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Barron's Booknotes-Moby Dick by Herman Melville
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CHAPTER 88: SCHOOLS AND SCHOOLMASTERS

Though great herds of whales aren't uncommon, smaller groups, called schools, are more frequently seen. As he discusses the schools, Ishmael has fun anthropomorphizing them-giving them the characteristics of human beings. The schools are of two kinds: all male, or all female (with one male in charge). The all-female schools are like members of high society, traveling around the world in search of good climate. The male schools are as rowdy and dangerous as a group of college students. Notice that Melville adds that lone whales are almost invariably ancient. As Moby-Dick is a lone whale, he's likely to be very old-another sign of his uniqueness.

CHAPTER 89: FAST-FISH AND LOOSE-FISH
CHAPTER 90: HEADS OR TAILS

What happens if a whale is harpooned by one ship, only to escape and be captured by another ship? From this question comes the law of fast-fish and loose-fish. Among American whalemen, a fast-fish belongs to the boat that is held fast to it by a whaleline or other connection. A loose-fish belongs to anyone who can catch it. And people belong in both categories.

CHAPTER 91: THE PEQUOD MEETS THE ROSE-BUD
CHAPTER 92: AMBERGRIS

The Pequod meets a French ship enveloped in a smell so terrible its sailors hold their noses and its surgeon prefers to hide in the captain's outhouse rather than stand on deck. The reasons for the smell float alongside the ironically named Bouton de Rose (Rose-Bud): two dead whales, one of them especially foul.

Ahab doesn't care about the Rose-Bud once he learns it knows nothing of Moby-Dick. Stubb, though, spies a chance both to have fun and to make money, for as he looks at the second whale he realizes there's a good chance it contains ambergris, the soft, waxy material valued for its use as a perfume ingredient. There's no sense in keeping these whales because they don't have any oil in them, Stubb tells an English-speaking crew member. Then he promises to help convince the French captain to cut the whales free. In one of the funniest passages in the book, Stubb insults the captain in English while the crewman mistranslates his words into French warnings about the disease-carrying whale. The trick works; the whale is cut loose, and Stubb happily removes the precious ambergris.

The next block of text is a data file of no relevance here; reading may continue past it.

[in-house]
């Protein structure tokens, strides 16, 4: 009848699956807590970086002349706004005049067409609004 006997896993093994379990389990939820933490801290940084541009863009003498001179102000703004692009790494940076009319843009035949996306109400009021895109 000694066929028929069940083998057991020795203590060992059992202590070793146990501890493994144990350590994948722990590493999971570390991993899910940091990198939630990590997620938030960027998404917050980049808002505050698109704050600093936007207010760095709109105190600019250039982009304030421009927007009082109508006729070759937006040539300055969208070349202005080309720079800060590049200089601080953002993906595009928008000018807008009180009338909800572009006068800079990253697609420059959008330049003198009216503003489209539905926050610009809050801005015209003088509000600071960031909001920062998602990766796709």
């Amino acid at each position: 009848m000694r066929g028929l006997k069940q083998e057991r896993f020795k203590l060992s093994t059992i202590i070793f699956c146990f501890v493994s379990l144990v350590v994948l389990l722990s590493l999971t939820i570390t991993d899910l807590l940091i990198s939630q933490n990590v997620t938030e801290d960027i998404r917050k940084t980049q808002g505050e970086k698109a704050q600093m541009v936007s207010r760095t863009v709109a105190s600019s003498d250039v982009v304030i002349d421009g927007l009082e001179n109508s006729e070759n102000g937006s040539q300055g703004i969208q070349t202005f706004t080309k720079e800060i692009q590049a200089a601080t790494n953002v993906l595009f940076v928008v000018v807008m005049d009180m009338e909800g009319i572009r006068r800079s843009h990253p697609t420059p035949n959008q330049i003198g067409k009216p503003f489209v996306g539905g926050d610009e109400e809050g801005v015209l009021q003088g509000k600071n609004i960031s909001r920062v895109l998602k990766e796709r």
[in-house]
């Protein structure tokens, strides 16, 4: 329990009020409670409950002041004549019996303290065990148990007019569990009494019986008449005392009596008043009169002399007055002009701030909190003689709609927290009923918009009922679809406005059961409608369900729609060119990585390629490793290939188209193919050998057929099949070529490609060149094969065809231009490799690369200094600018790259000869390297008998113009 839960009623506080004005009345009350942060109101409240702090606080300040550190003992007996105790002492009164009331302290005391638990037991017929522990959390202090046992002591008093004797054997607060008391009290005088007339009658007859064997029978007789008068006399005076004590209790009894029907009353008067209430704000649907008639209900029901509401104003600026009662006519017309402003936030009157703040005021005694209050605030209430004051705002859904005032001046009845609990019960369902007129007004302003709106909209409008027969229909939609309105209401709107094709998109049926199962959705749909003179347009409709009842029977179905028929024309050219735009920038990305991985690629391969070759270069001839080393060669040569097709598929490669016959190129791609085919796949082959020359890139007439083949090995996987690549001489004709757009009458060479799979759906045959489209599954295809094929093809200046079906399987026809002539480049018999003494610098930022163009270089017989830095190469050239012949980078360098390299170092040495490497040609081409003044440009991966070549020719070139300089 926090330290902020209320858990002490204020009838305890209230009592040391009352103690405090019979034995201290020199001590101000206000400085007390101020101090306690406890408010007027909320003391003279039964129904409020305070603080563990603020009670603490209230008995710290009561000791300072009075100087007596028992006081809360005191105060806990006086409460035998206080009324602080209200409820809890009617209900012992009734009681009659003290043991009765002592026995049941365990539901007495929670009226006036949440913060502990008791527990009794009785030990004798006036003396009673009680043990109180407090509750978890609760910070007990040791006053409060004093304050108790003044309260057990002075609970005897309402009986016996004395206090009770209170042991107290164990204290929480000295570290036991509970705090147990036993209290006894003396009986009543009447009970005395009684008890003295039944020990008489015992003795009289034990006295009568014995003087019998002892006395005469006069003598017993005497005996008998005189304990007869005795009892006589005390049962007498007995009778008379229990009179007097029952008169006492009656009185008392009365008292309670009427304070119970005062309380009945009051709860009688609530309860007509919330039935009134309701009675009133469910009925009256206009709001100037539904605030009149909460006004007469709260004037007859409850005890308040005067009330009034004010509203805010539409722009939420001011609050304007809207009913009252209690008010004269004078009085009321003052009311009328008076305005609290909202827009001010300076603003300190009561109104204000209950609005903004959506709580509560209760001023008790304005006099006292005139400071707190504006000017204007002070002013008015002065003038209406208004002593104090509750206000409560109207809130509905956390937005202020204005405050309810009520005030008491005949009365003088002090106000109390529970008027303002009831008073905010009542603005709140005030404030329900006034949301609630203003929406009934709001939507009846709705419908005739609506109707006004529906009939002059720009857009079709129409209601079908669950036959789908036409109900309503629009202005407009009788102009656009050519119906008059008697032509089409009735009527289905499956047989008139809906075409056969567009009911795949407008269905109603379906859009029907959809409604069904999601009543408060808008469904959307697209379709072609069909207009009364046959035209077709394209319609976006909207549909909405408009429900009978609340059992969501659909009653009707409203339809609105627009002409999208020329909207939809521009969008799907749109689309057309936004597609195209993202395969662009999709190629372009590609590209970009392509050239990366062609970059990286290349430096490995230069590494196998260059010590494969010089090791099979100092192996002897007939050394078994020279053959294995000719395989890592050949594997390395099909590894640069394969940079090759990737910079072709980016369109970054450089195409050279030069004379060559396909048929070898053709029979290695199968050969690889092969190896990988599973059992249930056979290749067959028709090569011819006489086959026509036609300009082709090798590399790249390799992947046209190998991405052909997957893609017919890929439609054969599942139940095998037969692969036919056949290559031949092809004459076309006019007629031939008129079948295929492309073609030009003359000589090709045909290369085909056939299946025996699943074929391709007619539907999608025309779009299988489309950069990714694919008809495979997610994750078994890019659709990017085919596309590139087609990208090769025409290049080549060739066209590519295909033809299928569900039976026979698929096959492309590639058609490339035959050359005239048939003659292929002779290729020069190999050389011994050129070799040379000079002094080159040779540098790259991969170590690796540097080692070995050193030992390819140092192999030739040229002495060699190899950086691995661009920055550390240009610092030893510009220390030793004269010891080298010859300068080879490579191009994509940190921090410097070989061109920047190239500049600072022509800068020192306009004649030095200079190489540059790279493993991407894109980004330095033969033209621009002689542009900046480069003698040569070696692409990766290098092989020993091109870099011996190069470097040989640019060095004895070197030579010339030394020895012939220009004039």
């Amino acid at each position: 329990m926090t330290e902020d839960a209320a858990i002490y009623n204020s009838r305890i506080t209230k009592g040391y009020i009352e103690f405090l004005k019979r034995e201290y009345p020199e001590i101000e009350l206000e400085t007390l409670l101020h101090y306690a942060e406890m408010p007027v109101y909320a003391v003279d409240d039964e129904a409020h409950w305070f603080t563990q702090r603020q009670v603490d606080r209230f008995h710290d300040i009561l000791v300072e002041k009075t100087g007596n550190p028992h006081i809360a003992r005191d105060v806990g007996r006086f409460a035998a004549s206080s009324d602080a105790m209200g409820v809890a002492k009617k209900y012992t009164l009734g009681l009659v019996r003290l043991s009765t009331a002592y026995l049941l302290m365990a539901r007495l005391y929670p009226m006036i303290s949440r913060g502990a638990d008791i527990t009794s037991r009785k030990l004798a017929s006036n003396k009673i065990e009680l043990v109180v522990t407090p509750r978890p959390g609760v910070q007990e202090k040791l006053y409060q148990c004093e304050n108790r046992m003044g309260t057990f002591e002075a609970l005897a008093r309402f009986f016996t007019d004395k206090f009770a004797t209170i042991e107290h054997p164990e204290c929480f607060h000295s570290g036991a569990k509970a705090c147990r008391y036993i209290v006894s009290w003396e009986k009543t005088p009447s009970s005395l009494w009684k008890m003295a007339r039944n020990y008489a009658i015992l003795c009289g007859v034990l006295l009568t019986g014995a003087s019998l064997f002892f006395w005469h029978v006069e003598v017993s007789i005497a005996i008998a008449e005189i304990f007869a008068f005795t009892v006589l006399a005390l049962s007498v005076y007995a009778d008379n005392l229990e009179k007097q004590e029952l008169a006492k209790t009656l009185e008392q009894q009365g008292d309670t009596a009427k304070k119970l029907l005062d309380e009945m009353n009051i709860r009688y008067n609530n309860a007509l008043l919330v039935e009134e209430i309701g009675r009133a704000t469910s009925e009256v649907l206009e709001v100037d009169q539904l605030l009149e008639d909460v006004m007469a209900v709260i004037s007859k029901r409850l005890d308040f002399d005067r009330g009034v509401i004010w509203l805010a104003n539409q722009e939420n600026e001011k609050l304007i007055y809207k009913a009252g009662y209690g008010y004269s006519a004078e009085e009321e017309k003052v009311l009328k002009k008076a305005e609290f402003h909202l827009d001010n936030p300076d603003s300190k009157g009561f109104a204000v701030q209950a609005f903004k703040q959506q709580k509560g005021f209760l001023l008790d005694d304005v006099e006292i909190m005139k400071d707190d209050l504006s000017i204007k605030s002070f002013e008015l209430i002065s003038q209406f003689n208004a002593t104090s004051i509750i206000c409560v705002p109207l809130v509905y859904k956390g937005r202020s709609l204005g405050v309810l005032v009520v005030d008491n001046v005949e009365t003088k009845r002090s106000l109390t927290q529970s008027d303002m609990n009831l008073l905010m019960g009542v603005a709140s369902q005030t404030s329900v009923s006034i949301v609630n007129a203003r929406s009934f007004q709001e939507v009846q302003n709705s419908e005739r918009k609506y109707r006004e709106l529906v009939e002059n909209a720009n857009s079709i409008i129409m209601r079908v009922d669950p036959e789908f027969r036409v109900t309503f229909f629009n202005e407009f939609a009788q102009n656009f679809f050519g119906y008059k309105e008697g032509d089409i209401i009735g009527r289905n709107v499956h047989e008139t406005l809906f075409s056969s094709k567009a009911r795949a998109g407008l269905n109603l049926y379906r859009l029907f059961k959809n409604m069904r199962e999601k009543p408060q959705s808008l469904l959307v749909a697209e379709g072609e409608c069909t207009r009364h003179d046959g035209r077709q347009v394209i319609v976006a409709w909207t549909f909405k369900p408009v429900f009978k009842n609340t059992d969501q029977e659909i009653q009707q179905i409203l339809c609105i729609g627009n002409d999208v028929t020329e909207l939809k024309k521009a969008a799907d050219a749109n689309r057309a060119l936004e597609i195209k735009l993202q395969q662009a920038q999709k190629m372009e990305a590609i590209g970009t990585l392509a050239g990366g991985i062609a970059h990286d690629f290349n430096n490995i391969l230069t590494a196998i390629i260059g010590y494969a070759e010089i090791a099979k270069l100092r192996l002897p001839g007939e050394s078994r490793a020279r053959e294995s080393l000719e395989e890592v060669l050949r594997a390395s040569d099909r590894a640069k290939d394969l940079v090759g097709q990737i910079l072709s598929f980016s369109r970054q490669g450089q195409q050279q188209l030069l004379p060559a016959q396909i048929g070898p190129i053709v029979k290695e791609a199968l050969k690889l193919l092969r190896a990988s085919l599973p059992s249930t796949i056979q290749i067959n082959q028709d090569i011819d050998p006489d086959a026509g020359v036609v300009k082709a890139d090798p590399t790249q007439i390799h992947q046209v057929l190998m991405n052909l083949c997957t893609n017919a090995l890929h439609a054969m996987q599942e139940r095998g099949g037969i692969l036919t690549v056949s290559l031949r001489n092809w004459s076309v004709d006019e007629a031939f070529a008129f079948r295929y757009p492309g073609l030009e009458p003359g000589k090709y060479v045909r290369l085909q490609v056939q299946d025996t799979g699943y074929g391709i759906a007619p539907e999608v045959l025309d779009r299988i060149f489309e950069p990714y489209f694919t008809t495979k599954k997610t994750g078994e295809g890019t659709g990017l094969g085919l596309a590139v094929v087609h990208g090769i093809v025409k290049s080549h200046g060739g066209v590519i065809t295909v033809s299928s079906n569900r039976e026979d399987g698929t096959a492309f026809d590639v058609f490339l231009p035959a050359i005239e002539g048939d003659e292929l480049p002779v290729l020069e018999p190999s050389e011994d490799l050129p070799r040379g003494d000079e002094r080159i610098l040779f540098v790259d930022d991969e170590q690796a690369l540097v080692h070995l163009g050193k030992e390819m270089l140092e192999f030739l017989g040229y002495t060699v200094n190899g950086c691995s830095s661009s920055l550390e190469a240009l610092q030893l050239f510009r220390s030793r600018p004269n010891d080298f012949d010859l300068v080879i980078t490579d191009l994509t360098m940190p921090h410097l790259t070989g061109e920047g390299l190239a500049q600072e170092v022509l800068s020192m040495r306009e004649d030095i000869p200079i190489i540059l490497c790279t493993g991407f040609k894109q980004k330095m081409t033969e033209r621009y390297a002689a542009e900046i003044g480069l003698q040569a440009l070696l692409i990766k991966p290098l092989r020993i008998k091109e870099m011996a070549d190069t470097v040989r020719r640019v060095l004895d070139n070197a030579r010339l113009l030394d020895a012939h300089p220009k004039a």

NOTE: AHAB AND THE AMBERGRIS

We see another sign that Ahab is losing connection with the real business of whaling. He's so anxious to continue the pursuit of Moby-Dick that he won't let Stubb remove all the ambergris, though it would make an enormous profit for the Pequod's owners and crew.

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Barron's Booknotes-Moby Dick by Herman Melville
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